Is heating homes with green hydrogen a realistic aim?

The British government continues to invest millions of pounds in hydrogen heating trials. However, Lord Callanan, parliamentary under-secretary of state for climate change & corporate responsibility at the Department for Business, Energy and Industrial Strategy, has admitted heating homes with green hydrogen rather than natural gas could be “pretty much impossible”.

His main fear is the UK could not produce the volume of green hydrogen “at reasonable cost” that would be needed to replace gas. His comments have come as a blow to those who have long championed hydrogen as the best option with which to tackle one of the energy crisis’ biggest challenges, home heating.

Depending on which study you read, domestic heating is responsible for between 25 and 35% of the UK’s greenhouse gas emissions. To put this figure into context, it is 10 times the aviation industry’s emissions.


The UK government has invested £25m in the Hy4Heat programme. This pilot scheme in Scotland will attempting to heat 300 homes with 100% hydrogen via the existing gas grid during 2023. Energy industry regulator Ofgem has pledged a further £18m of grants to accelerate the adoption of green hydrogen for heating homes and plans are already in place heat an entire town with hydrogen by 2030.

In August 2022 the government unveiled the UK National Hydrogen Strategy. One of the key parts of this strategy is to ascertain how easy it’ll be to convert natural gas boilers for hydrogen by 2026.

The reason for this scale of investment is that the government feels hydrogen can and should play a huge role in decarbonising heat in buildings in the UK. The government has admitted that this is where innovation will be key.

Successful delivery of the UK National Hydrogen Strategy requires gathering greater insight into how feasible it is to heat the majority of UK homes using hydrogen. There also needs to be an affordable and accessible way to connect homes with a reliable hydrogen supply not to mention the means to scale up the production of hydrogen to the required levels.

Some manufacturers have started to find ways to make a move to hydrogen easier. They are actively developing new household appliances. In February this year, Worcester Bosch revealed a prototype of its hydrogen-ready boiler. Interestingly this model can start its life running on natural gas then, after a straightforward service, make the switch to hydrogen once a supply is available.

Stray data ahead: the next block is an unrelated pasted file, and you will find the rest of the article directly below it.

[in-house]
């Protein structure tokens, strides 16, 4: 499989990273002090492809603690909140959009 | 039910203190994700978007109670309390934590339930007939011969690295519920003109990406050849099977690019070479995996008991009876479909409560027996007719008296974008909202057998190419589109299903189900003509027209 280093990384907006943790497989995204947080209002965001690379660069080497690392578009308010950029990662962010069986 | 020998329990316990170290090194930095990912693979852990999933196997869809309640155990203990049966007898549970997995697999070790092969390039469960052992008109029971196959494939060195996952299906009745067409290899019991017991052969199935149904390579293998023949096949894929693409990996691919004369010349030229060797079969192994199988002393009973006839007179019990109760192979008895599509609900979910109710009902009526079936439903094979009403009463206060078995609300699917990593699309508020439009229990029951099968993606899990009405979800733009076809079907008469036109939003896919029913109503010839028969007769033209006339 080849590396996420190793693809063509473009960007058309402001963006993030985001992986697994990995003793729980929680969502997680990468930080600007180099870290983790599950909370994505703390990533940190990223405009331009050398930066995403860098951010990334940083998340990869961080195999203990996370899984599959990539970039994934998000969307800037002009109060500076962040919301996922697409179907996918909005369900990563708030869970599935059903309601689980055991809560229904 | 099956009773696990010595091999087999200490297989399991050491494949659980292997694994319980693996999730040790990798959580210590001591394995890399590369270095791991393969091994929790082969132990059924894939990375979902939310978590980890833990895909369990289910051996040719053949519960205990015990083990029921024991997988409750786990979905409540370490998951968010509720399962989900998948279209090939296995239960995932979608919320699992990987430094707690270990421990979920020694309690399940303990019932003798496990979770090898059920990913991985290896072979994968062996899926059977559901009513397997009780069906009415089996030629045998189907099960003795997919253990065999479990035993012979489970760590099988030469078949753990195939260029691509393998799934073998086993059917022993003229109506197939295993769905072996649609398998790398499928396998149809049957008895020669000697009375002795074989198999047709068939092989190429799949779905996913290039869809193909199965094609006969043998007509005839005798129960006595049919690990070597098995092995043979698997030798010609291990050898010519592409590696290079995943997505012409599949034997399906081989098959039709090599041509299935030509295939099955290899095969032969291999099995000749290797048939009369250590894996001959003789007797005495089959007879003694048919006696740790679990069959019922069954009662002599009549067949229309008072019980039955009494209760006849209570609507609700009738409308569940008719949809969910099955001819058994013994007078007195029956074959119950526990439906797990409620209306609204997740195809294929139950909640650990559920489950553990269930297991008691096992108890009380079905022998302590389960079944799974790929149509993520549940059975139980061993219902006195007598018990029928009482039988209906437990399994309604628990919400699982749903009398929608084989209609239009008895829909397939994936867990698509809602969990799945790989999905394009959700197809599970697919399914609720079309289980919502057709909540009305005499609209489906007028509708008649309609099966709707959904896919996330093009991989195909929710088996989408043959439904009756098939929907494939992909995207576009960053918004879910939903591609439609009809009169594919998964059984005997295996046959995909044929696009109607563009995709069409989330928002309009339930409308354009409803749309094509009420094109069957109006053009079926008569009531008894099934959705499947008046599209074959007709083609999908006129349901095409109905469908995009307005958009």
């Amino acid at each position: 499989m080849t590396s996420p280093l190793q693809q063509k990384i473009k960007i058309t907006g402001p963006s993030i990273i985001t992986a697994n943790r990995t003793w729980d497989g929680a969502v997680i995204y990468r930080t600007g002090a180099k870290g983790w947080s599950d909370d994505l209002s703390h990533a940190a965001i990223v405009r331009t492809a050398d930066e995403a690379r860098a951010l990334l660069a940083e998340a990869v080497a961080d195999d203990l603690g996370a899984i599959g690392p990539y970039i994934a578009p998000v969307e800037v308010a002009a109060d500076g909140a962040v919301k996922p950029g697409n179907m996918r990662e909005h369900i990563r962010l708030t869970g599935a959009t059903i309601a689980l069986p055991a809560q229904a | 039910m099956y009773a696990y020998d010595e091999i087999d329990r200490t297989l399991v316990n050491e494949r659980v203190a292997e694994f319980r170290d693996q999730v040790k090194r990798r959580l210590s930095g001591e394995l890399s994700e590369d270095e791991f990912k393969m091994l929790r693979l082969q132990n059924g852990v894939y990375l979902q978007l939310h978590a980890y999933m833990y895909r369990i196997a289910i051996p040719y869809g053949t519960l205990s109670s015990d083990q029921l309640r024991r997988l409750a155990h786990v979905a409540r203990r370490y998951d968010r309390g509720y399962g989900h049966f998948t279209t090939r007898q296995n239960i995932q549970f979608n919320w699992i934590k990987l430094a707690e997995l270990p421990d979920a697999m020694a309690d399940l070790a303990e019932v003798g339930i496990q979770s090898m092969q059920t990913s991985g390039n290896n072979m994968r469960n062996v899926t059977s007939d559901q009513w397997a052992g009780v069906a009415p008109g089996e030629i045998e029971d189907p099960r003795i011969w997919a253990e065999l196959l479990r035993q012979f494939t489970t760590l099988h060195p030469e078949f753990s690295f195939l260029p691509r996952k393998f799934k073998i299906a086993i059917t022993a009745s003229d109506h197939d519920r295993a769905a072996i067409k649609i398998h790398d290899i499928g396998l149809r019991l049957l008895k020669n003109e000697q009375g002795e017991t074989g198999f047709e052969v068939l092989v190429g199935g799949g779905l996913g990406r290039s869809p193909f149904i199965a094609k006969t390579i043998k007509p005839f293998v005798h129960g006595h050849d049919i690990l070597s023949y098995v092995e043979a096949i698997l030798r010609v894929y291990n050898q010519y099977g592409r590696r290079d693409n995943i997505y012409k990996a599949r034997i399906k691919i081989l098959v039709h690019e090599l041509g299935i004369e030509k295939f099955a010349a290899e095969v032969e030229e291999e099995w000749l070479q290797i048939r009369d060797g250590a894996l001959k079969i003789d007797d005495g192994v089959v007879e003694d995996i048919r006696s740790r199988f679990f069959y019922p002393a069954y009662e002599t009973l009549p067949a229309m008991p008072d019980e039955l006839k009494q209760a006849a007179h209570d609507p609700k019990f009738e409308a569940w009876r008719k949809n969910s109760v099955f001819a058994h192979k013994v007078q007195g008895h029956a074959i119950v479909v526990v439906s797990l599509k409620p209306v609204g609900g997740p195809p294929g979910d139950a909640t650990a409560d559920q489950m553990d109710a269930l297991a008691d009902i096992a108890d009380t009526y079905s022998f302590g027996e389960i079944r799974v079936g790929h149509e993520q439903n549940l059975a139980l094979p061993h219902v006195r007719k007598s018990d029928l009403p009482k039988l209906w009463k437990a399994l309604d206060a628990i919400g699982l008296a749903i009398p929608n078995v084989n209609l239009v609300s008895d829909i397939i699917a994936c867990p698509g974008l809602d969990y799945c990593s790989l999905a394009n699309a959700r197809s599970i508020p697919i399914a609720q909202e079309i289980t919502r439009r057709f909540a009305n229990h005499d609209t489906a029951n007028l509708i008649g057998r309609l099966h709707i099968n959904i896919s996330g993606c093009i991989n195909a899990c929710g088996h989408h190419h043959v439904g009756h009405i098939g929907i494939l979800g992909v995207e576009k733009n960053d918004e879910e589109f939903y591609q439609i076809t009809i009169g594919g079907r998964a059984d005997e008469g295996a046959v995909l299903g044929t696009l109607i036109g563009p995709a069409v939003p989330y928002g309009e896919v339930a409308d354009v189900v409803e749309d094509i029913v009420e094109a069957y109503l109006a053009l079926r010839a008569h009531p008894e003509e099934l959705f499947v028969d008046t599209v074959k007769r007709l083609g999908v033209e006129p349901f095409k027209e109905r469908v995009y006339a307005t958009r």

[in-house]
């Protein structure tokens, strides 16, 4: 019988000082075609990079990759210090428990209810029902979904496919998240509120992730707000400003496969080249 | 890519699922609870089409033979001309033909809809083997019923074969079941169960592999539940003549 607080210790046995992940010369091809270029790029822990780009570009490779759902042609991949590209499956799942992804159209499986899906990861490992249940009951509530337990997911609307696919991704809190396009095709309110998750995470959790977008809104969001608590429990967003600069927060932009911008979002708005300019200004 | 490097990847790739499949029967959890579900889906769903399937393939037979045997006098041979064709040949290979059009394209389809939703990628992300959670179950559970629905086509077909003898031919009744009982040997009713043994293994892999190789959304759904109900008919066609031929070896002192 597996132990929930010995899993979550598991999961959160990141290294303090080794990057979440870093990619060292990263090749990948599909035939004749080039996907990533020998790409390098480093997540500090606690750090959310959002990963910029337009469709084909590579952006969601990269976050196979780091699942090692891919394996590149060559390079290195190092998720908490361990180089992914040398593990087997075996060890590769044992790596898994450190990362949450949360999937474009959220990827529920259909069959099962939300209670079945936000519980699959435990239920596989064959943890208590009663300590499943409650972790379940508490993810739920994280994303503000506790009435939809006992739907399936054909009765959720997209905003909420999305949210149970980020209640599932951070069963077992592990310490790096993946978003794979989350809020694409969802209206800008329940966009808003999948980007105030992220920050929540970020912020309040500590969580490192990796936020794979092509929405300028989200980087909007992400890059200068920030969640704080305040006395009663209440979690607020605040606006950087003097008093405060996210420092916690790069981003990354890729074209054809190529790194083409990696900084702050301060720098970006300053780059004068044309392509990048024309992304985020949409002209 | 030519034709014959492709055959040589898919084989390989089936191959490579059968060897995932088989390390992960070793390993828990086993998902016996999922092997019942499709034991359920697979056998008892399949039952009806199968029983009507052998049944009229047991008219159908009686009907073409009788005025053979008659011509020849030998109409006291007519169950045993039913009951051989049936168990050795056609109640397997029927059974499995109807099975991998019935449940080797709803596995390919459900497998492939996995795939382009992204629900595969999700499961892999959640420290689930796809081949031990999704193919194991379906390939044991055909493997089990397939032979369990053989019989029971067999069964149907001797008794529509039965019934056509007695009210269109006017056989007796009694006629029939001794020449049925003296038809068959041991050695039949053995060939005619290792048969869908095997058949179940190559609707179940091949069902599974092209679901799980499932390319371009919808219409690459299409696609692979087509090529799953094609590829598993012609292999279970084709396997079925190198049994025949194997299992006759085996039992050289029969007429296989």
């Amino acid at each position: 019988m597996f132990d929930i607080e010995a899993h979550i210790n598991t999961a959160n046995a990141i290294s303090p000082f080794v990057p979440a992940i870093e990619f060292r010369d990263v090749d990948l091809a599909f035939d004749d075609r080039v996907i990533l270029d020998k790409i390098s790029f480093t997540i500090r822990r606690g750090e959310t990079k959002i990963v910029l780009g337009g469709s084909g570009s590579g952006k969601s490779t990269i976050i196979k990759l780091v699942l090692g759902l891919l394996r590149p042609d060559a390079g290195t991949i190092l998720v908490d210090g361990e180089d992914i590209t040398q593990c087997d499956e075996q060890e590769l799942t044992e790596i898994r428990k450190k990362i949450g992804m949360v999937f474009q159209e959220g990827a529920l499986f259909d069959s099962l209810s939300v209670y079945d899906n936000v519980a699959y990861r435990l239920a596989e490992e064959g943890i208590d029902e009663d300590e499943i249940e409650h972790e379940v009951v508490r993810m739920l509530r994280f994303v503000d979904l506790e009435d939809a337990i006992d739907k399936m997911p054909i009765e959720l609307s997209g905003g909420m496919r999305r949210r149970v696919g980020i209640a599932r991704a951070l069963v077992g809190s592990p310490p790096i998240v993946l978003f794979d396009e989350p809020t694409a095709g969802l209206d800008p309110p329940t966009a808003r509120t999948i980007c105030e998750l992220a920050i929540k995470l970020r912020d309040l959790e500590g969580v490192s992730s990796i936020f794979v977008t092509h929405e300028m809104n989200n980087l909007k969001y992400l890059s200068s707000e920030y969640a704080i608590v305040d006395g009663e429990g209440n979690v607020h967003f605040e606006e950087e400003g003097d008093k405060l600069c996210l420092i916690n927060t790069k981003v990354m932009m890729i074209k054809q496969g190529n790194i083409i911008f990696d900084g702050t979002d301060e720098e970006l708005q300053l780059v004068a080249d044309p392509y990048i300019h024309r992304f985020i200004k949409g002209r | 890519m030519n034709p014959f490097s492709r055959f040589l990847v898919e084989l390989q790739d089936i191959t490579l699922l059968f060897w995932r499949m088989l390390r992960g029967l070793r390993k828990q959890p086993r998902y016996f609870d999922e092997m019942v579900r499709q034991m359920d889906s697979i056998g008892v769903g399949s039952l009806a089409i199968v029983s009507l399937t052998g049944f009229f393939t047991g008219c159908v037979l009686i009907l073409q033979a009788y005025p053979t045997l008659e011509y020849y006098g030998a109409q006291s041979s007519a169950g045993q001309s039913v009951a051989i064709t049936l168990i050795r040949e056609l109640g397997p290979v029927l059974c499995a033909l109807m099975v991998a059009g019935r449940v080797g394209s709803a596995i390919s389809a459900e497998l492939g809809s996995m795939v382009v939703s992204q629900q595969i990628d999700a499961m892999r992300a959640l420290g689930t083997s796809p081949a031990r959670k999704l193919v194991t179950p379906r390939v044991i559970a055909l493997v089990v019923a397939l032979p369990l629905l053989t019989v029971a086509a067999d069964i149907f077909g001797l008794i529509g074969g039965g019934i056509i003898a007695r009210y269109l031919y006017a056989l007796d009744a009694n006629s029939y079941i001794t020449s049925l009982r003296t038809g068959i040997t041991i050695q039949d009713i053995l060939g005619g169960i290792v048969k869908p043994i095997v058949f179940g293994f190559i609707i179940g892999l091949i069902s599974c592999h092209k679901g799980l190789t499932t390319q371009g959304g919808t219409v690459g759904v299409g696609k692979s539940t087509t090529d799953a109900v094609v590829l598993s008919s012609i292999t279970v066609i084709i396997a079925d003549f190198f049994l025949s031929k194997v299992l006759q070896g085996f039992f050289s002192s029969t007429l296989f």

The UK’s five gas distributors are publicly committed to replacing methane with clean hydrogen. Their Gas Goes Green programme claims they want to create:

“The world’s first zero carbon gas grid by speeding up the switch from natural gas to hydrogen for the 85% of UK households connected to the gas grid.”

This is where there could be an additional issue for inventors to overcome.

As well as finding the best way to scale up the production of hydrogen, there is also the question of operational efficiency. The heat pumps currently used in homes are six times more energy efficient than hydrogen boilers. This means you need to burn six times as much renewable energy to produce the same amount of heat. This could move the cost of hydrogen heated homes out of most people’s grasp.

And it is not just converting homes to run on hydrogen that could be expensive. The entire grid would have to be recalibrated for hydrogen. Again, this cost could prove prohibitive.

That said, one aspect of the UK’s ageing infrastructure is working in hydrogen’s favour. For the past 20 years, the gas industry has been replacing its metal pipes with polyethylene pipes. By 2030, 90% of the grid will have been replaced. These polythene pipes are perfect for safely transporting hydrogen.

Regardless of what is decided regarding using hydrogen to heat homes, green hydrogen will undoubtedly still play a significant part in the decarbonisation process.

If science and innovation can combine to find a way to produce more hydrogen more cheaply it may be transport rather than housing that benefits. Hydrogen could well become the primary fuel source for trains, heavy goods vehicles and other service vehicles.

Admittedly, the earliest attempts to switch vehicles to hydrogen have been overtaken and pushed into the background by the rise in the popularity of electric cars. However, China, Japan and South Korea are reversing the trend, setting themselves ambitious targets to have millions of hydrogen-powered vehicles on their roads by 2030.

While Asian manufacturers like Toyota and Hyundai are now selling their hydrogen vehicles in the UK, some of the same logistical issues remain.

There are fewer than 20 hydrogen filling stations in the UK and almost all of these are in the southeast of England. Many more would have to be made available right across the UK.

Similarly, cost is also an issue with hydrogen vehicles. Per unit, hydrogen is more expensive than electricity which will impact refuelling costs and the actual hydrogen vehicles themselves are also more expensive than electric vehicles.

But both criticisms were levied at electric vehicles when they first appeared as an alternative to petrol- and diesel-powered vehicles and innovation has made progress on these fronts. We back innovators to find a way to generate the same success with hydrogen vehicles and, we hope, hydrogen heated homes.

If you are involved in any green hydrogen project and would like to discuss how to protect and commercialise your innovation, please contact the hydrogen specialists in our dedicated energy and cleantech team.